Despite ALS, he lived his life with fun and purpose
March 18, 2018 - als
Pictures uncover him in a wheelchair, smiling. He suffered from ALS, or Lou Gehrig’s disease. He relied on record to communicate. Despite serious earthy limitations, he lived with fun and purpose.
Hashman died Jan. 31 during age 56, withdrawal his mom and dual grown children. It was 2013 — a year he ran dual half marathons and climbed Japan’s Mount Fuji — when Hashman was diagnosed with ALS. A on-going neurodegenerative disease, amyotrophic parallel sclerosis affects haughtiness cells in a mind and spinal cord.
“He desired life and found fun in everything,” pronounced Marcia Hashman, his widow, who lives in Marysville. “He wanted to be an impulse to people. He indispensable that.”
In Aug 2014, a summer of a Ice Bucket Challenge that lifted $115 million to advantage a ALS Association, Hashman was featured in this column. For his 53rd birthday, former members of a Mountlake Terrace High School Dynamics choral organisation orderly a reunion honoring a clergyman who’d led them in singing. Hashman taught during a propagandize 1985-1990.
“He had a unequivocally smashing impact on my life,” pronounced Wendy Poischbeg, a 1987 Mountlake Terrace connoisseur who sang with a Dynamics. “He gave me life lessons we took into adulthood.”
At their reverence concert, onetime students common stories of how Hashman altered their lives. Poischbeg, before Snohomish County’s informative and mercantile growth manager, pronounced that even as his illness worsened Hashman came to her 2015 wedding.
He kept creation strain after ALS attacked him of transformation in his legs and arms.
Through a Gleason Initiative Foundation, a Hashmans were means to get computer-operated record permitting him to use his eyes to harmonise music. The substructure is named for Steve Gleason, a former standout during Washington State University and New Orleans Saints NFL actor diagnosed with ALS in 2011.
“Steve Gleason helped us get a unequivocally initial eye-gaze technology,” Marcia Hashman said. Her father used his eyes — blinking or home on tools of a shade — to run a program and write music.
Last September, he finished his final song, “Glory to God in a Highest,” carrying created all a strain and lyrics.
“God was a strength,” his widow said. The strain was achieved during a Dec unison by a Mosaic Arts Choir and Orchestra. “He got to hear it,” she said. The choir is destined by Allan Skoog, a priest during North Sound Church in Edmonds.
On Mar 3, desired ones and friends collected during North Sound Church for a jubilee of Hashman’s life. He is survived by his wife, their daughter, Anna Kitchener, 28, and 26-year-old son, James Hashman.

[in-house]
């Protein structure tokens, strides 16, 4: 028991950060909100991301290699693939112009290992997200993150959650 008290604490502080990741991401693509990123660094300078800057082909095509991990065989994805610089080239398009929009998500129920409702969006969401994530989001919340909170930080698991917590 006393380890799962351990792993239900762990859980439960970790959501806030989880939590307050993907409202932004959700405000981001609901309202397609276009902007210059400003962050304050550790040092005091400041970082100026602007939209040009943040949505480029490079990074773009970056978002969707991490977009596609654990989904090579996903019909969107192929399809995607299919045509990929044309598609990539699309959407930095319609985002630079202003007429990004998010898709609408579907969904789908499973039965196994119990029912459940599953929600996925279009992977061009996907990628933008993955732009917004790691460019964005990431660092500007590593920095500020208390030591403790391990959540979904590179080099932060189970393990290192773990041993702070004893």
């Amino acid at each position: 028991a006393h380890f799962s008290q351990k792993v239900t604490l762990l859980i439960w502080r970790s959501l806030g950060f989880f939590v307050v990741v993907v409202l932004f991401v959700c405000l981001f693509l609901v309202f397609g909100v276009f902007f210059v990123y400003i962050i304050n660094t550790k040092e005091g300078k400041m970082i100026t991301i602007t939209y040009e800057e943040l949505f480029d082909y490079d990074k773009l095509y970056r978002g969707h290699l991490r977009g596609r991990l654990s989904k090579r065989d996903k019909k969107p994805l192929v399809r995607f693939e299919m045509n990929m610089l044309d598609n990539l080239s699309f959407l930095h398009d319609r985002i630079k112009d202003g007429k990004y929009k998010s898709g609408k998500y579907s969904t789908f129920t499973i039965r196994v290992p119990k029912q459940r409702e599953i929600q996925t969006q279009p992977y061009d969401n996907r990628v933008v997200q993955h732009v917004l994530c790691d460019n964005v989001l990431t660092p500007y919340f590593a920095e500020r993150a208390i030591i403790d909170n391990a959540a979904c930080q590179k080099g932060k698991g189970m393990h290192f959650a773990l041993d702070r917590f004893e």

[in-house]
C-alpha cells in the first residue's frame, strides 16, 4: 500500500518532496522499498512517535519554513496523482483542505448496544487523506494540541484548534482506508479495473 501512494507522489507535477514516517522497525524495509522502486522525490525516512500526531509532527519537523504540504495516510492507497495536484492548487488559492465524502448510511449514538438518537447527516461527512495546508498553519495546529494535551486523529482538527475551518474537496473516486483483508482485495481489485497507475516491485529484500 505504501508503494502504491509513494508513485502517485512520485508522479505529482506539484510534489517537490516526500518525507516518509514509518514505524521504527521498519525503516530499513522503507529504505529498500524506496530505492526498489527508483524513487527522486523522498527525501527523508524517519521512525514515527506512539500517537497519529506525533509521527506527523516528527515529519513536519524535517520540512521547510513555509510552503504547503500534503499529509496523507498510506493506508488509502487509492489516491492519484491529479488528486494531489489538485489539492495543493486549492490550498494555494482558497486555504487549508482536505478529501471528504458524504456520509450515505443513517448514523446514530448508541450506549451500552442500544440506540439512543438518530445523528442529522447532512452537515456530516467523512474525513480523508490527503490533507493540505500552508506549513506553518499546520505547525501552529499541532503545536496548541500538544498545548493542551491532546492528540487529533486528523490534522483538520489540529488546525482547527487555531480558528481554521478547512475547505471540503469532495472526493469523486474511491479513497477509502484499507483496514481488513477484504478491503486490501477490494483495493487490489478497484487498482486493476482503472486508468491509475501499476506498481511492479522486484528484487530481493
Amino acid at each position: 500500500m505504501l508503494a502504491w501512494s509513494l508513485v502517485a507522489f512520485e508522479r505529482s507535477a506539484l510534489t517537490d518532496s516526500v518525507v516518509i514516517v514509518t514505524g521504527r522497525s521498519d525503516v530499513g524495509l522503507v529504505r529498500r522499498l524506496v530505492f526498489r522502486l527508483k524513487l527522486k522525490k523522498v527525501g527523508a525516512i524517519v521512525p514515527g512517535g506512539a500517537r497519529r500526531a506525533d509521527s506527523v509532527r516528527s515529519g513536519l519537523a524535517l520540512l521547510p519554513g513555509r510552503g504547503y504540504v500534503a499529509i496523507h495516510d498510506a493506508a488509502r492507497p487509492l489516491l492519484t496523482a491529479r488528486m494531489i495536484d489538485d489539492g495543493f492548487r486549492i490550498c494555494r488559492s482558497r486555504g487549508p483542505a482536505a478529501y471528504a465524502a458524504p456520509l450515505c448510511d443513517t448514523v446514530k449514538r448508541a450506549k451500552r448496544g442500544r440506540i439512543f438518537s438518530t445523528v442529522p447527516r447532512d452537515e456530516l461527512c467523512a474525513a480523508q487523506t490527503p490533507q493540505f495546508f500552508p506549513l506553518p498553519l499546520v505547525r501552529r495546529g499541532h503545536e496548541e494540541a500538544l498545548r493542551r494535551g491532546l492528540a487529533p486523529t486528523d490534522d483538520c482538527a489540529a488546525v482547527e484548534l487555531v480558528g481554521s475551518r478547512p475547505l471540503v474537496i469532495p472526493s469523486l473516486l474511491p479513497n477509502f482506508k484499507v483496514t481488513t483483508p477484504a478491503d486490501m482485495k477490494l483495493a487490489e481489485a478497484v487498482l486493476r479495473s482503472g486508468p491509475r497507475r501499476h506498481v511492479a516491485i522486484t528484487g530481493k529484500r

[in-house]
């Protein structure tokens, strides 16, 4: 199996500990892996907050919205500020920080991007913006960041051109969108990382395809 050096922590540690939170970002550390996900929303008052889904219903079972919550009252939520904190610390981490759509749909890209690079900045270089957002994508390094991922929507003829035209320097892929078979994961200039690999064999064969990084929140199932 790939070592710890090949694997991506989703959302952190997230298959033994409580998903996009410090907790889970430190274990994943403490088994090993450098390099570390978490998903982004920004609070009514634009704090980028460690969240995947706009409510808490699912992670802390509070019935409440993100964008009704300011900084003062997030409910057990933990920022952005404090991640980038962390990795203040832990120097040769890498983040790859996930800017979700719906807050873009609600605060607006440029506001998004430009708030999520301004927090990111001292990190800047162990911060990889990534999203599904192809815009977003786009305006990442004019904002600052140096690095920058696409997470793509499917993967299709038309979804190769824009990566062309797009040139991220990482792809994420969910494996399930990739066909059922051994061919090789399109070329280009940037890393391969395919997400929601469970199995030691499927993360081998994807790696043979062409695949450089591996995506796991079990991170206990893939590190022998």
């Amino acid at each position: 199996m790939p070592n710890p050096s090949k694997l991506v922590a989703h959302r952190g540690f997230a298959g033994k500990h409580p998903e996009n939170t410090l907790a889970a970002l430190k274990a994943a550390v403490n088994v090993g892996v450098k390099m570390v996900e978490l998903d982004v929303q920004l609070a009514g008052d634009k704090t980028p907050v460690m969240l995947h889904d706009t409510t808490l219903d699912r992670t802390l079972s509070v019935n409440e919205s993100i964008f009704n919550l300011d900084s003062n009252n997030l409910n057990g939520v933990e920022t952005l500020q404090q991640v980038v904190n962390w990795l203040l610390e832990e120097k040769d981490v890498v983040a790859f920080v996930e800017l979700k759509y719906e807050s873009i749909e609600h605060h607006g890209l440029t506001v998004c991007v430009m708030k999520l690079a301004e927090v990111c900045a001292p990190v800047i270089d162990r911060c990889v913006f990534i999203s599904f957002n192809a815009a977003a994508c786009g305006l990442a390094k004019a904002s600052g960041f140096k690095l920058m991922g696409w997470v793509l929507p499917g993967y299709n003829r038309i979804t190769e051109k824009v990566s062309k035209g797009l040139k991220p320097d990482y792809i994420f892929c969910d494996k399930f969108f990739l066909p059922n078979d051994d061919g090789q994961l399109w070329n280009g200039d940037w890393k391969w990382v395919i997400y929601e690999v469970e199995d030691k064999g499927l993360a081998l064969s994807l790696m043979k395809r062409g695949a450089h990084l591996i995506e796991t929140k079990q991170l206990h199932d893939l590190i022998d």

“Jim supposed people for who they were,” pronounced Kurt Sasse, of Lake Stevens, who initial met his crony in sixth class during Mountlake Terrace Christian School. “He always speedy people to be a best they can be.”
Sasse pronounced his son, Nicholas, “a pianist like Jim,” also schooled to use a Sibelius strain combination software.
Marcia Hashman met her destiny father in Seattle a summer before ninth grade. He warranted an undergraduate grade from Seattle Pacific University and a master’s from a University of Washington. He was innate in Japan, where his father had been an Air Force pilot. “He always wanted to go behind to Japan,” she said.
That wish came true. Hashman left Mountlake Terrace to learn in a abroad propagandize complement with a U.S. Department of Defense. They lived in Panama before relocating to Iwakuni, Japan, where he taught music. By 2007, he was conduct of excellent humanities programs for Defense Department schools in Japan, South Korea and Guam. Before returning to a Northwest, they lived on a Japanese island of Okinawa.
Marcia Hashman became her husband’s caregiver. They had assistance from many friends, who became famous as “Hashman’s Heroes” on Facebook.
Eventually, Hashman had a tracheotomy, was on a ventilator and indispensable round-the-clock care. Emilie Daniels, an puncture room technician during Swedish Medical Center Ballard, became a part-time helper. Daniels’ mom had left to propagandize with Jim Hashman.
“I didn’t see it as a caregiver role,” Daniels said. “When we was there, we called it hangin’ with Jim. He was meddlesome in what book we was reading, and what was going on in my life. It was implausible to watch him write music.”
Daniels, who lives in Everett, remembers Hashman’s fad when he systematic red roses online for his mom during Christmastime. “He only unequivocally desired her,” Daniels said. She also removed how he desired saying Christmas lights.
Marcia Hashman pronounced her father had been in stone bands, one called a Handsome Strangers. With Sasse and other buddies, he also done beer. “They only brewed dual batches in respect of Jim,” she said.
Hashman’s Heroes was a name of their group that walked in a Bellingham fundraising eventuality to advantage a ALS Association, Marcia Hashman said.
“Anybody who desired Jim, anybody who upheld us with prayers, adore and regard became a Hashman Hero,” she said. “Everybody pronounced Jim was a genuine hero.”
Julie Muhlstein: 425-339-3460; jmuhlstein@herald